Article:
A new "alien spacecraft" paper poses a challenge for astrophysicists

Ben Goldsmith's tweet has been roundly mocked online

Victoria Sanusi 6 hours Wednesday November 7th 2018 Ben Goldsmith has been taught a key lesson never tweet while angry Columnists

Harvard researchers have suggested a mysterious interstellar object that was spotted floating in space in 2017 could be an "alien" spacecraft sent on a reconnaissance mission to probe the Earth.

The object, nicknamed 'Oumuamua, meaning "a messenger that reaches out from the distant past" in Hawaiian, was discovered in October 2017 by the Pan-STARRS 1 telescope in Hawaii.

Researches found the object to be unusual, elongated shape and unexpected trajectory ruled out conventional possibilities, including an asteroid.

According to the recent reports, Avi Loeb, chair of Harvard's department of astronomy observed a mysterious object that flew close to the sun previous year to be an Alien Spacecraft. Further observations gave evidence the object was interstellar in nature, and it left the solar system even faster than it came in after slinging around the sun and reaching 196,000 miles per hour, according to NASA.

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Oumuamua, the first interstellar object known to enter our solar system, accelerated faster away from the Sun than expected, hence the notion that some kind of artificial sail that runs on sunlight - known as a light sail - may have helped push it through space. But 'Oumuamua didn't have a "coma", the atmosphere and dust that surrounds comets as they melt. "Alternatively, a more exotic scenario is that 'Oumuamua may be a fully operational probe sent intentionally to Earth vicinity by an alien civilization". Some people point out that the speed of displacement of Oumuamua is compatible with that of a "comet " expelled" from his system, others criticise the method of calculation, recalling that the thesis of the space probe was discarded after the discovery of the meteor. Loeb says that astronomers should be scanning the sky for other interstellar objects, including possible light-sails.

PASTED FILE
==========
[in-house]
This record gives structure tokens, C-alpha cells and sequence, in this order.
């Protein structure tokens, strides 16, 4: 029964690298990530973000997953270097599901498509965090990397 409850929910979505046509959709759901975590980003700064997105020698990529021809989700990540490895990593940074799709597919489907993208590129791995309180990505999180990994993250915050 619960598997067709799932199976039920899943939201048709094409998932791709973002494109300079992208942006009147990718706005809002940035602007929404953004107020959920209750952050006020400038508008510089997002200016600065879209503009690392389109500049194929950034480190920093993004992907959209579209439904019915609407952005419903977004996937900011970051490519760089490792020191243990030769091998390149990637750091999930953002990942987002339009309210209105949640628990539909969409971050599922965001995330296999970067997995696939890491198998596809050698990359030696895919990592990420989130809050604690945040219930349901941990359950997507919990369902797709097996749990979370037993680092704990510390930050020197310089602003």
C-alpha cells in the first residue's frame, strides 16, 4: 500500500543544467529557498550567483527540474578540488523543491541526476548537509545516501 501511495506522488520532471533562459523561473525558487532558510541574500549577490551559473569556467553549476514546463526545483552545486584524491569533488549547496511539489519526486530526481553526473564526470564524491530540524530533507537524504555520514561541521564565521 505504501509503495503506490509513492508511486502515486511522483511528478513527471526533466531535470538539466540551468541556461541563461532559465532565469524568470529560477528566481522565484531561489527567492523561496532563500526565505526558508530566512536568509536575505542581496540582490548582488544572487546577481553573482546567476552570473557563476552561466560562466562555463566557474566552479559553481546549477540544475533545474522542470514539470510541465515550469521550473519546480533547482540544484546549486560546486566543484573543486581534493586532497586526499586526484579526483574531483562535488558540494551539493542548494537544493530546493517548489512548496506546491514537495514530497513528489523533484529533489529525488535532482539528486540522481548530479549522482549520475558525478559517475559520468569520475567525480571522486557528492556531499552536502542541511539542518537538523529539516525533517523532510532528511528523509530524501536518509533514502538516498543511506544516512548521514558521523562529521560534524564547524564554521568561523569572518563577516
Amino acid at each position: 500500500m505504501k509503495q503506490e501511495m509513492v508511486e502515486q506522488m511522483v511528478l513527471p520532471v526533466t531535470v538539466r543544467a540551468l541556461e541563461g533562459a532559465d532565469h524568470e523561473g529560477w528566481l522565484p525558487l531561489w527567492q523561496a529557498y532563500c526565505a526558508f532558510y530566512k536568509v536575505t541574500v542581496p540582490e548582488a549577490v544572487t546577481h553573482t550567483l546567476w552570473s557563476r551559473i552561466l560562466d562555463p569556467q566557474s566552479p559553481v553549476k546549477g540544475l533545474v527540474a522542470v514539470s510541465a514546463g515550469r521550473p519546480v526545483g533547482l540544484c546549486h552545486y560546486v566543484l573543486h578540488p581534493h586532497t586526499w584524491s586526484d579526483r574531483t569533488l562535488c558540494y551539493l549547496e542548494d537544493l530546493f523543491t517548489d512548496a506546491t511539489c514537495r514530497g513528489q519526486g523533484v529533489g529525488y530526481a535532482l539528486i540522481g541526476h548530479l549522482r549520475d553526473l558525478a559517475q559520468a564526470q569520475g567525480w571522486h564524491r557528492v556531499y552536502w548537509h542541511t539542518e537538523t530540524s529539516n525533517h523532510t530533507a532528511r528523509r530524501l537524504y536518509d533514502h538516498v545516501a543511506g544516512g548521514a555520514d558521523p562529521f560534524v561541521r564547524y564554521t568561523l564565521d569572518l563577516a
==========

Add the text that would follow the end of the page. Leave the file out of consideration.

"Like most scientists, I would love there to be convincing evidence of alien life, but this isn't it", said Alan Fitzsimmons, an astrophysicist at Queens University, Belfast. "And some of the arguments in this study are based on numbers with large uncertainties". "Most probably, our paper is wrong and there's a more simple explanation [for 'Oumuamua]", he says.

Katie Mack, an astrophysicist at North Carolina State University, also disagrees.

"It is impossible to guess the objective behind Oumuamua without more data", Loeb was quoted as saying.

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